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  • By Pacific Island News Times News Staff

Taitague facing ethics complaint

Sen Telo Taitague

Former police chief Joseph F. Cruz has filed an ethics complaint against Sen. Telo T. Taitague alleging she abused her power when she was deputy general manager of the Guam Visitors Bureau.

Cruz alleged Taitague accepted "kickbacks" from a vendor who was doing business with GVB.

Citing minutes from a GVB board's executive session on Nov. 23, 2016, Cruz said the discussions centered on Taitague’s "incompetence associated with her work performance," her tendency to bypass protocol and directly interfering with vendors.

"However, what was the most concerning comment in the document was a mention by board member Bruce Kloppenburg who was quoted by stating, 'then there was the kickback,'” Cruz said in an ethic complaint letter filed Monday with the legislature.

Cruz said Kloppenburg was making a reference to a high-end purse, originally meant for an employee raffle, which Taitague allegedly received from a vendor.

"Two employees were apparently involved in this “kickback” ordeal, and only one was implicated and was made to apologize and return the gift. Ms. Taitague, who was clearly a protected political hire from the Governor’s office (based on the discussions in those transcripts) was never disciplined, was never required to apologize, and kept the purse," Cruz said.

In response to Cruz's complaint, Taitague dismissed the new ethics complaint

as a "politically orchestrated effort" to silence her and discredit her "straight talk, no-nonsense approach to dealing with issues including special interest legislation, potential illegal drug activity and questionable hiring practices in GovGuam – and legislation benefiting members of the legislature and their families."


“Every citizen has the right to register a complaint against an elected official if they suspect illegal activity. I can assure the people of Guam that everything in the ethics complaint filed against me is baseless," she said.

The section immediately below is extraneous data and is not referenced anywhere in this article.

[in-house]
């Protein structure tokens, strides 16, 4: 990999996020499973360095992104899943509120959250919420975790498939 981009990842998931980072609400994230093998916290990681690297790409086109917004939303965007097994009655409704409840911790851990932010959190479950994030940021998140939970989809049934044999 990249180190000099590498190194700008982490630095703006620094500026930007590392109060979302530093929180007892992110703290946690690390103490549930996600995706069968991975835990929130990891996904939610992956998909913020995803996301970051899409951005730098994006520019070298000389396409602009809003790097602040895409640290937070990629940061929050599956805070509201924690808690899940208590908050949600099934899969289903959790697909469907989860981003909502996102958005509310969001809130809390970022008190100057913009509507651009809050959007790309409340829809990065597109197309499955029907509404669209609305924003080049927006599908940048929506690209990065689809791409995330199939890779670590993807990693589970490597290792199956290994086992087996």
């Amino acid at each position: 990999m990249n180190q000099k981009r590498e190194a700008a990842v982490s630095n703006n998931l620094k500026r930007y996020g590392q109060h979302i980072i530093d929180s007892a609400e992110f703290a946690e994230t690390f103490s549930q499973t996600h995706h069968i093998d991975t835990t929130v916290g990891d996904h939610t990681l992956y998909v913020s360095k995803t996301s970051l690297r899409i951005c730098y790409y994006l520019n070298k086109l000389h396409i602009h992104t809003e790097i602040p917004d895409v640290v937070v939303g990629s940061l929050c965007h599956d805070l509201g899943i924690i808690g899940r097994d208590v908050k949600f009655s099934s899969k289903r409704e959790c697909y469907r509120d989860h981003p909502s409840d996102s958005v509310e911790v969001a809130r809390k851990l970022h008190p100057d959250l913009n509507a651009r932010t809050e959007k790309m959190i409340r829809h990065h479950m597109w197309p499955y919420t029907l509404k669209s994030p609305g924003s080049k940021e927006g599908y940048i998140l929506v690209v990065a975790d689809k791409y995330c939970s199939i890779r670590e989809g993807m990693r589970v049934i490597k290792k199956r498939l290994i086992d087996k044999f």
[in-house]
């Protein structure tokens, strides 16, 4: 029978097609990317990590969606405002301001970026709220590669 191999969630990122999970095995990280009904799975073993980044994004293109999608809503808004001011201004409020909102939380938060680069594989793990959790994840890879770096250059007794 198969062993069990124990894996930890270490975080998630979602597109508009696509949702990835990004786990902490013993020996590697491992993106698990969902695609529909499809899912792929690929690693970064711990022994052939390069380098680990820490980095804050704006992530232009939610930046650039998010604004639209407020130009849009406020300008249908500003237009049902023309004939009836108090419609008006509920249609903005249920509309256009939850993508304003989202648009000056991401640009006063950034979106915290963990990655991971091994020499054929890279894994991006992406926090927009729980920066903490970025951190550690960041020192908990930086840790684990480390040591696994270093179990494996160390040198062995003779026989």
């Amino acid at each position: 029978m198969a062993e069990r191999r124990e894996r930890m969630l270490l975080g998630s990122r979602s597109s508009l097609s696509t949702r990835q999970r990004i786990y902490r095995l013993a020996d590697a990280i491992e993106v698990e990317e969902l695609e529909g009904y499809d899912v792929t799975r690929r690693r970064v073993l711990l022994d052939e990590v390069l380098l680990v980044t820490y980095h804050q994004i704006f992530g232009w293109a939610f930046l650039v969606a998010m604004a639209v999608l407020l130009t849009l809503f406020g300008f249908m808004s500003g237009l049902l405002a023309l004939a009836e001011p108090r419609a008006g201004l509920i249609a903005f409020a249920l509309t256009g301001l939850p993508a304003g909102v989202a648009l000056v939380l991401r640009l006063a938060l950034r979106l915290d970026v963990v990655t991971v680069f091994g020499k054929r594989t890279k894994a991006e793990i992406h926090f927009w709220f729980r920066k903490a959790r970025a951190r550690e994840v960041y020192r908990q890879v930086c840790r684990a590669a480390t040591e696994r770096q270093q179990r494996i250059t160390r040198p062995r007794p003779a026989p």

Taitague said she is prepared to answer questions and respond to any investigation by the legislature.

She said Guam voters "didn’t elect me to turn a blind eye to questionable activity in their government."

Meanwhile, Cruz said Taitague got sway with her actions "due to her political connections." However, he added, "evidence is clearly noted in official transcripts that she indeed accepted a 'kickback.'

The former GVB's actions, Cruz said, were "not an accepted standard for someone who serves in public service, and more importantly for one in a position of authority."

He cited the law, which states that "all candidates for any elected public office, board or commission shall not have been convicted of a felony and shall not have been convicted of a misdemeanor involving criminal sexual conduct or crime of moral turpitude.”


Cruz said he found it ironic that Taitague is a co-sponsor of Sen. Sabina Perez's bill mandating that all government employees be required to attend training in government ethics.

"Ms. Taitague certainly has her share of ethical issues and question marks over the years as a public figure, which clearly identifies her morals and character with decision making," Cruz said. "She also has a history related to gambling, inclusive of her association with underground games operated illicitly throughout the island."


Cruz also listed the following incidents:

A September 2015 online edition of the Sunstar Philippines reported Taitague's meeting in Cebu, Philippines with the general manager of a local hotel. Among the discussions was a conversation that included attracting a casino resort to Guam. This meeting was paid for by Guam taxpayers, and this was despite Guam voters rejecting a casino industry in Guam on more than one occasion.

With the known ongoing federal investigation into an illegally operated online gaming syndicate, which includes several local law enforcement officers, many in the community have stated that Taitagueis a frequent visitor of game rooms, is part of the investigation.

In a 2020 financial disclosure report to the Guam Election Commission, Taitague reported that she owns a business, Telophoto, with an estimated value of $10,000. However, Taitague claims that in 2019, she earned $12,630 from this entity. There are no online mentions of the existence of Telophoto, and it is very unusual for a business’s value to be lower than the annual income it generates, as it usually is the opposite. This raises questions as to where this additional income was generated from.

The Guam Legislature’s website states that for the period of Oct. 1, 2019 to Sept. 30, 2020, Taitague issued a contract for Media Design, to Myong Joon Hong, a resident of California. The objective was to create campaign advertising, at taxpayer expenses. Can elected officials utilize their office budgets to aid in paying for campaign ads or is this illegal?


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